Background: The bioconversion efficiency of yellow maize ß-carotene to retinol in humans is unknown.
Objective: The objective of this study was to determine the vitamin A value of yellow maize ß-carotene in humans.
Design: High ß-carotene–containing yellow maize was grown in a hydroponic medium with 23 atom% 2H2O during grain development. Yellow maize ß-carotene showed the highest abundance of enrichment as [2H9]ß-carotene. Eight healthy Zimbabwean men volunteered for the study. On day 1 after a fasting blood draw, subjects consumed 300 g yellow maize porridge containing 1.2 mg ß-carotene, 20 g butter, and a 0.5-g corn oil capsule. On day 8, fasting blood was drawn, and subjects consumed 1 mg [13C10]retinyl acetate in a 0.5-g corn oil capsule and 300 g white maize porridge with 20 g butter. Thirty-six blood samples were collected from each subject over 36 d. Concentrations and enrichments of retinol and ß-carotene in labeled doses and serum were determined with the use of HPLC, gas chromatography–mass spectrometry, and liquid chromatography–mass spectrometry.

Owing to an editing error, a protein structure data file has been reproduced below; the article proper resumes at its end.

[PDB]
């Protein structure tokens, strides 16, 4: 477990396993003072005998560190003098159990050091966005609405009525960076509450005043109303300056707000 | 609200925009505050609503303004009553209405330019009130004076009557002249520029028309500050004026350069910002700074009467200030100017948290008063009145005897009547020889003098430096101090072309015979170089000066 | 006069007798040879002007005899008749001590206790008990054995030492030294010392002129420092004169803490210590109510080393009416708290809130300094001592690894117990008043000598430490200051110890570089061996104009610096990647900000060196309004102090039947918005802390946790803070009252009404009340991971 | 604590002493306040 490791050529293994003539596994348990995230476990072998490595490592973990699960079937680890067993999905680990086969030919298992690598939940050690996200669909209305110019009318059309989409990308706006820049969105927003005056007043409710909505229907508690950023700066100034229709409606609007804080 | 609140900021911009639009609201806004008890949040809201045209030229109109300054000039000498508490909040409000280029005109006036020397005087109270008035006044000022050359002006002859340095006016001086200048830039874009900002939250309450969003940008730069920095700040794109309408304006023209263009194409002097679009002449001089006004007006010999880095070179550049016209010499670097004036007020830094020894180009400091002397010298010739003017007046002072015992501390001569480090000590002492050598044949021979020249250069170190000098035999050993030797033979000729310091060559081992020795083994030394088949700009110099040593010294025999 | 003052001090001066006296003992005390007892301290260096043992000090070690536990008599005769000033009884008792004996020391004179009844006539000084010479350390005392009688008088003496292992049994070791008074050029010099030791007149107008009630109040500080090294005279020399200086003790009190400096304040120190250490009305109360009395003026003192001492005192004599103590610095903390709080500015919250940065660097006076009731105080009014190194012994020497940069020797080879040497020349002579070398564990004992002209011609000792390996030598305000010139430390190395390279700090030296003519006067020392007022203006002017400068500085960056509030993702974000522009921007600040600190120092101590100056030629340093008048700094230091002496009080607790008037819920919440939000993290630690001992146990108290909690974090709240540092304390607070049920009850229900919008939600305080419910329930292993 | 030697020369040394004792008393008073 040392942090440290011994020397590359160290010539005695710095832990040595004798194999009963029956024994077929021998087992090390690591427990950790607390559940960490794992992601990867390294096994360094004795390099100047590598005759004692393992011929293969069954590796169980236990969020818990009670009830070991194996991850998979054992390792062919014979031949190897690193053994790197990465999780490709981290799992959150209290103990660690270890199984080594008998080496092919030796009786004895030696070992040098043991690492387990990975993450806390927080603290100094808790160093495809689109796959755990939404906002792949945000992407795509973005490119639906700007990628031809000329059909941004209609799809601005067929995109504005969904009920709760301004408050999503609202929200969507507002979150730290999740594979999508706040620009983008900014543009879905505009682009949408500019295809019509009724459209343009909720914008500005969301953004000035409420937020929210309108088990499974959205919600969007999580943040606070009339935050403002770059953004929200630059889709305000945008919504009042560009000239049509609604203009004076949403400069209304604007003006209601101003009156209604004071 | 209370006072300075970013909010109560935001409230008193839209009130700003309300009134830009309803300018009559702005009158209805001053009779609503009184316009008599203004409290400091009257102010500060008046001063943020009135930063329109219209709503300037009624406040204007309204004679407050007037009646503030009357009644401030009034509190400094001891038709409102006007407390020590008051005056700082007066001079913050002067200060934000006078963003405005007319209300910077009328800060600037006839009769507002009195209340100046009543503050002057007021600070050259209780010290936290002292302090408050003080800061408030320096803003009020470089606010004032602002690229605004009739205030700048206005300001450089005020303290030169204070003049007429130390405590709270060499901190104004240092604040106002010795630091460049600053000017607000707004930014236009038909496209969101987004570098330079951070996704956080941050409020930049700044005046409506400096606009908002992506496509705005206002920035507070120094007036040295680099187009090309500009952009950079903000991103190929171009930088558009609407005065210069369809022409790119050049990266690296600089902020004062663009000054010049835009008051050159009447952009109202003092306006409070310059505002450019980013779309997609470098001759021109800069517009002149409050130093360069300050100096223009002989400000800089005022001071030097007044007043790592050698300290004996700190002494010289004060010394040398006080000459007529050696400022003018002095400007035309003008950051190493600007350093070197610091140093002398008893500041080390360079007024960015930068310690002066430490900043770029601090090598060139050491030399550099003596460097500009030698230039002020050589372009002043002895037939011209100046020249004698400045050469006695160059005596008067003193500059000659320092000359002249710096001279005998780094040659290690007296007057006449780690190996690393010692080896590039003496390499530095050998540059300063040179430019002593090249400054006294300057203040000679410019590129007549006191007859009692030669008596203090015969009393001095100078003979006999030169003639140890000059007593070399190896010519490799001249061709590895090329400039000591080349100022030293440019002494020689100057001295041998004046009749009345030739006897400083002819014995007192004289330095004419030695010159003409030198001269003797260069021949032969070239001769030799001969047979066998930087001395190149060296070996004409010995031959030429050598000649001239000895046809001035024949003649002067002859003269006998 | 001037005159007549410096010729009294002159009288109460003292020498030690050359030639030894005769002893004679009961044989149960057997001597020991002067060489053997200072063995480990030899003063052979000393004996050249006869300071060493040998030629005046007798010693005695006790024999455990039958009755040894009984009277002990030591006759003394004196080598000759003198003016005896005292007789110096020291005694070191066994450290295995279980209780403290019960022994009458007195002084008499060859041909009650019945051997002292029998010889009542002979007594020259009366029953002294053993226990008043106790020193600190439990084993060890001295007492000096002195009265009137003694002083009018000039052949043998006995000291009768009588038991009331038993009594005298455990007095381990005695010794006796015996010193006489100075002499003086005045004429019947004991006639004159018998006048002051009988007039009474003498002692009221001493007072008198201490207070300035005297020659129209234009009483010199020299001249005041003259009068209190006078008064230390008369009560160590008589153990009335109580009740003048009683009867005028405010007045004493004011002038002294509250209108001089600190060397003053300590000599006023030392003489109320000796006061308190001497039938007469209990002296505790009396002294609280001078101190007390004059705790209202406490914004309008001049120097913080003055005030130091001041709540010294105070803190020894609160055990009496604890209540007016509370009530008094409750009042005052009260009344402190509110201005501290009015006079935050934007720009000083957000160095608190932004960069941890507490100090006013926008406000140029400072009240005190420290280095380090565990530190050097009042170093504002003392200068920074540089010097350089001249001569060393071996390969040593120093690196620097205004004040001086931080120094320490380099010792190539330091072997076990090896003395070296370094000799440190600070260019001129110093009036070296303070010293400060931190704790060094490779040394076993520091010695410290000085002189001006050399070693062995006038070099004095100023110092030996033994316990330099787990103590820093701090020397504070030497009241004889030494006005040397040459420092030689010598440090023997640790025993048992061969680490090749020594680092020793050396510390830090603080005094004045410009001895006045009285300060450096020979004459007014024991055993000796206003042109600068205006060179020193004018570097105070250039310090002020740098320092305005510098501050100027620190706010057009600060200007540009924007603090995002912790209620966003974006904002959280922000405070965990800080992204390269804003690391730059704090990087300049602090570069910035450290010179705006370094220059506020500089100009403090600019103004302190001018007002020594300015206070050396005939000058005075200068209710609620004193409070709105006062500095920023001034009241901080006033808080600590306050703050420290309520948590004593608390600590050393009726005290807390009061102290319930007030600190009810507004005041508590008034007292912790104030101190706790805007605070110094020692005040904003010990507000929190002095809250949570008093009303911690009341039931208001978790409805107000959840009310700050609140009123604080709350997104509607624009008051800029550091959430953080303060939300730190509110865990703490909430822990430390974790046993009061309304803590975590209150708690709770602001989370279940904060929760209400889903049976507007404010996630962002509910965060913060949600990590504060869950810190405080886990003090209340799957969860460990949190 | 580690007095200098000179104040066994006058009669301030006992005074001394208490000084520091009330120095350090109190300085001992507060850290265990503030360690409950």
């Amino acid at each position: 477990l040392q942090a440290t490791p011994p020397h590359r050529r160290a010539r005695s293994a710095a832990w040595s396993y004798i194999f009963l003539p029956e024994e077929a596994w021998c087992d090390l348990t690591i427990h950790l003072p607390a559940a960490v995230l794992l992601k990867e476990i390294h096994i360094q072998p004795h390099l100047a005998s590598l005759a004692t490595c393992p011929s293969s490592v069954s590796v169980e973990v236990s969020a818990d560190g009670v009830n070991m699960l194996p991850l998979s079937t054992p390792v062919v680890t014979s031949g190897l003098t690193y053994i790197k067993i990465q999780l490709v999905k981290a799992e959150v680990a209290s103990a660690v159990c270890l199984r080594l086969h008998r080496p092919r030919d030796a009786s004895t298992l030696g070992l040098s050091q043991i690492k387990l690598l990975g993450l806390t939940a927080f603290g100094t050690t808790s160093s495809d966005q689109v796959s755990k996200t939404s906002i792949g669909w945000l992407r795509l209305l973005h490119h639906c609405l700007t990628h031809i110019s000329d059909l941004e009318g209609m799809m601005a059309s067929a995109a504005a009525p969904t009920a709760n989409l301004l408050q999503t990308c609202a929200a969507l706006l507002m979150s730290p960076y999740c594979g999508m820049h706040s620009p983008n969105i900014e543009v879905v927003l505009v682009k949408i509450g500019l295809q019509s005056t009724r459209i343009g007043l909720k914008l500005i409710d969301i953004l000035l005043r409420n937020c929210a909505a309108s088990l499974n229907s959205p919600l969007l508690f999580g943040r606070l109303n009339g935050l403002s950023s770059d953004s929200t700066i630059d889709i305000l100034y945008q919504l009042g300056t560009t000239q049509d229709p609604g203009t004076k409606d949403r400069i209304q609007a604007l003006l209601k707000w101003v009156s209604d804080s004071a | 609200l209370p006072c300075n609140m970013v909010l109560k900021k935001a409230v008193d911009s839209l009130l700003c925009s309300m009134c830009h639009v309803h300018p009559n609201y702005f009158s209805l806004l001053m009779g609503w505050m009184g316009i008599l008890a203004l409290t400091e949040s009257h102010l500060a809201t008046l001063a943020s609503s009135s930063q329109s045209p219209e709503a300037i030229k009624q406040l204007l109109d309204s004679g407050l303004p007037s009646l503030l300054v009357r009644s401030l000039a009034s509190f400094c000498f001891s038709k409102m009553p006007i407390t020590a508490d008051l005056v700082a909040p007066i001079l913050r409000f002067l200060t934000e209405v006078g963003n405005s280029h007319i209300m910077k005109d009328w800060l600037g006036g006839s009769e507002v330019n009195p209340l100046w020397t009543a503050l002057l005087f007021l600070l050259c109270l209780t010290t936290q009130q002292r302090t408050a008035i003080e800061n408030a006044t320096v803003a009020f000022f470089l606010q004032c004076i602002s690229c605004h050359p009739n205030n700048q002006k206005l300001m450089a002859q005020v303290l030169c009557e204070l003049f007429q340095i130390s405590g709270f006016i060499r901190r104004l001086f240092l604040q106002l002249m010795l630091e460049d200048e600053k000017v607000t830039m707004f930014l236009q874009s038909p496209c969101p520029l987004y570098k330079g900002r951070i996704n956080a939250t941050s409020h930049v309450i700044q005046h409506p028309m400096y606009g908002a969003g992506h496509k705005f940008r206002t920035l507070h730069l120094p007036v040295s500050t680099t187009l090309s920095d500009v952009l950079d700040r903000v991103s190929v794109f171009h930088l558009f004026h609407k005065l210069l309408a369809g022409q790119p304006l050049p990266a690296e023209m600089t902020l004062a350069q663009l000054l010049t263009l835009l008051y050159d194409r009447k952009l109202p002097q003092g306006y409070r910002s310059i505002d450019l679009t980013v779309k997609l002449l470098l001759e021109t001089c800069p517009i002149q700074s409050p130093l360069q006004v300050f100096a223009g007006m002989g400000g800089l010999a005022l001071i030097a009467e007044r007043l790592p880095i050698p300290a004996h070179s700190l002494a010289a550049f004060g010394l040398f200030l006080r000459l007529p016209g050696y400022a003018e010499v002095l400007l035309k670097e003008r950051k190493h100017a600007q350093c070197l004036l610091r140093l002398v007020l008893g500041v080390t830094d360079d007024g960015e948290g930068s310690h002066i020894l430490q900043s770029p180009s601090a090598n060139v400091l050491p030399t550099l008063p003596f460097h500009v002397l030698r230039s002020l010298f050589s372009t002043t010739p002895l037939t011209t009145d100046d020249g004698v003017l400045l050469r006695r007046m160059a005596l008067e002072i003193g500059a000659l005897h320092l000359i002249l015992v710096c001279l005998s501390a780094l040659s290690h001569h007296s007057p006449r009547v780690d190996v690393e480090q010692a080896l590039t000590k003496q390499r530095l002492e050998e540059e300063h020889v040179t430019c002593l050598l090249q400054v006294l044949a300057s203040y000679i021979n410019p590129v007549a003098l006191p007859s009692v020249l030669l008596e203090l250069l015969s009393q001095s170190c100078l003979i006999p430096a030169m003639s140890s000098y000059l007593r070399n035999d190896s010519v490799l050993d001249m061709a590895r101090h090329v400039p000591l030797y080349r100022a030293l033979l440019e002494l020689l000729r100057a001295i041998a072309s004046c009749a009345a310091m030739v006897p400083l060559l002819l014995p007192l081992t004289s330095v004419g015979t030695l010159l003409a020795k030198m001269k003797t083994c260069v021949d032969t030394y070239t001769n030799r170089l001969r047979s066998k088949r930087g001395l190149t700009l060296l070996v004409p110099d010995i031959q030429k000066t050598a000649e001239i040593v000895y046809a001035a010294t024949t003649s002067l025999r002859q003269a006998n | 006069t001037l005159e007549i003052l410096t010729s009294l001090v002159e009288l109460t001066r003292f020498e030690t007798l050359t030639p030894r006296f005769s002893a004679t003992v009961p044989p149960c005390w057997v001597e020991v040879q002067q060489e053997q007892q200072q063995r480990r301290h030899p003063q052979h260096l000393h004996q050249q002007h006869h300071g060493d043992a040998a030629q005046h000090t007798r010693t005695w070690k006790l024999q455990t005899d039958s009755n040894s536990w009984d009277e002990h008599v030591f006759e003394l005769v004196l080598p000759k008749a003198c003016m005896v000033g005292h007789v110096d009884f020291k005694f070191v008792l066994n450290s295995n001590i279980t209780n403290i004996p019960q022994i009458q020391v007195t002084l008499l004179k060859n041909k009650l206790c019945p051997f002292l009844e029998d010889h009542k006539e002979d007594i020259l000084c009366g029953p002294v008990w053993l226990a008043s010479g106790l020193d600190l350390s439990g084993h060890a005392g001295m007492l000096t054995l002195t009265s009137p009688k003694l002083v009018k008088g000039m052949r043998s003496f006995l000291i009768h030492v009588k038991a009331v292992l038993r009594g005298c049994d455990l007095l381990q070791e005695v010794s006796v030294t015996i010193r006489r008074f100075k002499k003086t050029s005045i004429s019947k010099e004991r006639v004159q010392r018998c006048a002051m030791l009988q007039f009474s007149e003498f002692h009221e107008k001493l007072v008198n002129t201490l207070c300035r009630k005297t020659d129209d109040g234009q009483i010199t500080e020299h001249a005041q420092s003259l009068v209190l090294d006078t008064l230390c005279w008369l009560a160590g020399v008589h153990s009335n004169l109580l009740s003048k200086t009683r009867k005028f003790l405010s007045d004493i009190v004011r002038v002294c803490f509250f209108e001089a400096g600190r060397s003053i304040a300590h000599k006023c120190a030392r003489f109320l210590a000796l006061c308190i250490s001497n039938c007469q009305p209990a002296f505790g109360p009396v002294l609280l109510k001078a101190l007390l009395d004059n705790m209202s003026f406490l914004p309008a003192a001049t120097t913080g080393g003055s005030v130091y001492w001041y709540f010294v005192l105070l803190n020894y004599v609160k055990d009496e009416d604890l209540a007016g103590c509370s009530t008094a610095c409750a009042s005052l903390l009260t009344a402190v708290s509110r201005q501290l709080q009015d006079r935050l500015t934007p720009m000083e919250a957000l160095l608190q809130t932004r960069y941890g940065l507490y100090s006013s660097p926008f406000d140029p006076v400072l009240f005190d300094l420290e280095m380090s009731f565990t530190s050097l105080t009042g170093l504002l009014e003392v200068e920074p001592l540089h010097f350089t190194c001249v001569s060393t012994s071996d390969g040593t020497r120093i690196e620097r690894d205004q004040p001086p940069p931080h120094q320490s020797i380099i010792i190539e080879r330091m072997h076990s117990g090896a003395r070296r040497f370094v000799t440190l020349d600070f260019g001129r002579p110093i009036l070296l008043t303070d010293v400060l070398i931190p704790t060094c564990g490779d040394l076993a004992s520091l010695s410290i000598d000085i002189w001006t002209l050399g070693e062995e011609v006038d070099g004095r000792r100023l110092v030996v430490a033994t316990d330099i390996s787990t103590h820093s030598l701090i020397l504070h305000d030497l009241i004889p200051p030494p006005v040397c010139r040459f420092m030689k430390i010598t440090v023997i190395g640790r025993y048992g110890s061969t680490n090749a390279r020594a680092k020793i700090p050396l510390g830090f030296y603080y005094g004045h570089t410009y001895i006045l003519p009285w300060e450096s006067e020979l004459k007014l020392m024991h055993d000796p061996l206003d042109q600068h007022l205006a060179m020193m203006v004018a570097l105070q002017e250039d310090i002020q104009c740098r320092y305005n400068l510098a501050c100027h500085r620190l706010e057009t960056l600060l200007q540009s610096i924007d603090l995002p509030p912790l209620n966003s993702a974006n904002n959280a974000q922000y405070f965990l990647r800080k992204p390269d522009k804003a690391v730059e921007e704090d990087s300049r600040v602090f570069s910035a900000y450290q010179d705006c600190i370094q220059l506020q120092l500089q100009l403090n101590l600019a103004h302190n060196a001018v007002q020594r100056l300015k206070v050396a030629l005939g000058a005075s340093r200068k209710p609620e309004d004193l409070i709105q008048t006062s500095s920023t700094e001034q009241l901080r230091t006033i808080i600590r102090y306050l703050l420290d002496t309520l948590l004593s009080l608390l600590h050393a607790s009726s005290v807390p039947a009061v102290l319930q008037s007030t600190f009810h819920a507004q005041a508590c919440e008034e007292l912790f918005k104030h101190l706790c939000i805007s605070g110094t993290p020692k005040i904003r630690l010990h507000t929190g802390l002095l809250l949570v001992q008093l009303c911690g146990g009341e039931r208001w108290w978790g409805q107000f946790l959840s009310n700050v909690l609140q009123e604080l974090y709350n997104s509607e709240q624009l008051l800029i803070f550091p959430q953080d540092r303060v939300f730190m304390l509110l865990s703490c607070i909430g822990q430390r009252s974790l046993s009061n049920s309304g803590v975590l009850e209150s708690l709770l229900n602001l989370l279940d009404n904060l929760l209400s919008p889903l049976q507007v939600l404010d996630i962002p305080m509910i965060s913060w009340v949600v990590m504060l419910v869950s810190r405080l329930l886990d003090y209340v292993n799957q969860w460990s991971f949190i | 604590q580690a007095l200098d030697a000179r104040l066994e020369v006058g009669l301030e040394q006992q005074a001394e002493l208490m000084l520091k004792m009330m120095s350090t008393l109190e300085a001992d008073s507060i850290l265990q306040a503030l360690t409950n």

Results: The area under the curve (AUC) of retinol from 1.2 mg yellow maize ß-carotene was 72.9 nmol · d, and the AUC of retinol from 1 mg retinyl acetate 13C10 was 161.1 nmol · d. The conversion factor of yellow maize ß-carotene to retinol by weight was 3.2 ± 1.5 to 1.
Conclusion: In 8 healthy Zimbabwean men, 300 g cooked yellow maize containing 1.2 mg ß-carotene that was consumed with 20.5 g fat showed the same vitamin A activity as 0.38 mg retinol and provided 40–50% of the adult vitamin A Recommended Dietary Allowance.
Muzhingi, T.; Gadaga, T.H.; Siwela, A.H.; Grusak, M.A.; Russell, R.M.; Tang GuangWen. Yellow maize with high beta-carotene is an effective source of vitamin A in healthy Zimbabwean men. American Journal of Clinical Nutrition (2011) 94 (2) 510-519. [DOI: 10.3945/ajcn.110.006486]